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In the states of Colorado and Texas, is an invasion of privacy conviction considered a felony offense?

Boulder, CO |

My ex, who is currently living in TX, has invaded my privacy by sending nude pictures of myself to my family and friends. As well as send them a text message with very private information about things I have done in the past. I want to get a restraining order and file invasion of privacy charges against him. Can I do so even though he is in Texas? And if so, then which state's jurisdiction would he fall under? And will he just get a misdemeanor or can I try to get him on a felony charge. I am very hurt by what he did and I would like to file a felony charge.

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Attorney answers 2


Sorry about the problems. Let's start by explaining the nature of claims and charges. First off, a felony or misdemeanor are criminal charges. You can't bring a criminal charge in either state. Only a prosecutor can file criminal charges. So you can try to contact the local prosecutors and see if they would consider this a criminal matter to file a charge. I am almost certain they will tell you these things are not criminal and you must file a civil claim.

So you could consider filing for a civil restraining order and for civil claims for damages. Since the ex lives in Texas, most likely you would have to bring those claims in Texas. I can't say for certain, but I would start by speaking with an attorney in the county where your ex lives. This will be expensive and time-consuming. Good luck.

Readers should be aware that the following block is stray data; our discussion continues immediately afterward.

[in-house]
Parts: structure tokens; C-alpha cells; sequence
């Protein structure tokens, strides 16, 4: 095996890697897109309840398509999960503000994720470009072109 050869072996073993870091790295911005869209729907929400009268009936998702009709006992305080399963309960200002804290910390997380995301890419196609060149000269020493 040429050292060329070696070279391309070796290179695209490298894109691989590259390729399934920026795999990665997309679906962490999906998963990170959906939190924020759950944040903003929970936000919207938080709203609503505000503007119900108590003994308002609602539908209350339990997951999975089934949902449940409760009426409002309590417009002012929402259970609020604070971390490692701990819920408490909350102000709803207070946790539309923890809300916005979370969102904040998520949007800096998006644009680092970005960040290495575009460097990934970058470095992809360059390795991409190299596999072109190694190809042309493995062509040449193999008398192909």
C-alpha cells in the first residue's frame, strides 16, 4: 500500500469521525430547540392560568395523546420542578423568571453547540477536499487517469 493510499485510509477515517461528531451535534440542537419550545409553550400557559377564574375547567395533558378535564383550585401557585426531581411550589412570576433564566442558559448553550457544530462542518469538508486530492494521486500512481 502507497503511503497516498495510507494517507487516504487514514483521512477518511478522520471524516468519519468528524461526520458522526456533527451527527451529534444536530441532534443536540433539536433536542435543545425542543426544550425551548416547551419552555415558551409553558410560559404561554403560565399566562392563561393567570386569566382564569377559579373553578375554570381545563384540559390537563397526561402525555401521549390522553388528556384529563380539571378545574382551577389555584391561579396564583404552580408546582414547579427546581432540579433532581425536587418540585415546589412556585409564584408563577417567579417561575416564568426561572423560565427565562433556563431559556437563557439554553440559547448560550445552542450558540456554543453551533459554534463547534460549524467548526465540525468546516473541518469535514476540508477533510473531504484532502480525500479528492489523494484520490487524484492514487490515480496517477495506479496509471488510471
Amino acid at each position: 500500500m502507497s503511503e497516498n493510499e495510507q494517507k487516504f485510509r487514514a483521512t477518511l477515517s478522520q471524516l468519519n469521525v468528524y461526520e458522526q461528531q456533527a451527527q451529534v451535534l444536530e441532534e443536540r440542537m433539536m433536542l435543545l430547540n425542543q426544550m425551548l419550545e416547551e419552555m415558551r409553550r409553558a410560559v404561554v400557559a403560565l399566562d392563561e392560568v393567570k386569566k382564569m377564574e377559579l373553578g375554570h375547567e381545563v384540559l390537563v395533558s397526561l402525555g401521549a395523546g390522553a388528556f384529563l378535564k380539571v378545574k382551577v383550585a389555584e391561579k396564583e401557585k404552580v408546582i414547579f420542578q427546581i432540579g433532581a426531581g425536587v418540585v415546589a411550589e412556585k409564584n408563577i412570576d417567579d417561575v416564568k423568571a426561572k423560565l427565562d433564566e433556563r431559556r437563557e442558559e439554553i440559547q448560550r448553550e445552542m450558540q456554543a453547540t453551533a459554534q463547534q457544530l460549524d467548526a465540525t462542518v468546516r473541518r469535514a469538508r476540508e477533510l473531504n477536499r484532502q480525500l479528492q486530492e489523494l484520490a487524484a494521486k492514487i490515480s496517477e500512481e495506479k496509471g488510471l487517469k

And, without belaboring the obvious or lecturing, please never again just hand your partner power to ruin your life. All the time people come here to discuss how their exes are now disclosing compromising pictures and the like. Unless your partner forced you in some manner, these things were done voluntarily and were really bad ideas. It would be great if exes could be decent and honorable instead of often spiteful and pathetic. Unfortunately, every day these things happen and these could have been avoided in the first place by some common sense. I wish you the best of luck in your matter.

This answer is for informational purposes only and is not legal advice regarding your question and does not establish an attorney-client relationship.


Concur with Mr Murillo, it unlikely the DA will "press charges"; instead he/she will most likely call it a civil matter--leaving the cost of seeking redress on you. Unfortunately, your civil options are rather limited too--depending on damages you MIGHT have options, but they will cost you quite a bit to pursue.
Recommend you chat with a TX attorney specializing in privacy cases and see if he/she can identify a course of action that give you some degree of comfort, but you'd be well advised to forget about any 'revenge' being gotten through the criminal courts.

READ THIS BEFORE CALLING OR EMAILING ME: I am licensed to practice before the state and federal courts in Virginia. We have not established an attorney-client relationship unless we have a signed representation agreement and you have paid me. I am providing educational instruction only--not legal advice. You should speak with an attorney to whom you have provided all the facts, before you take steps that may impact your legal rights. I am not obligated to answer subsequent emails or phone calls unless you have hired me. I wish you the best of luck with your situation.

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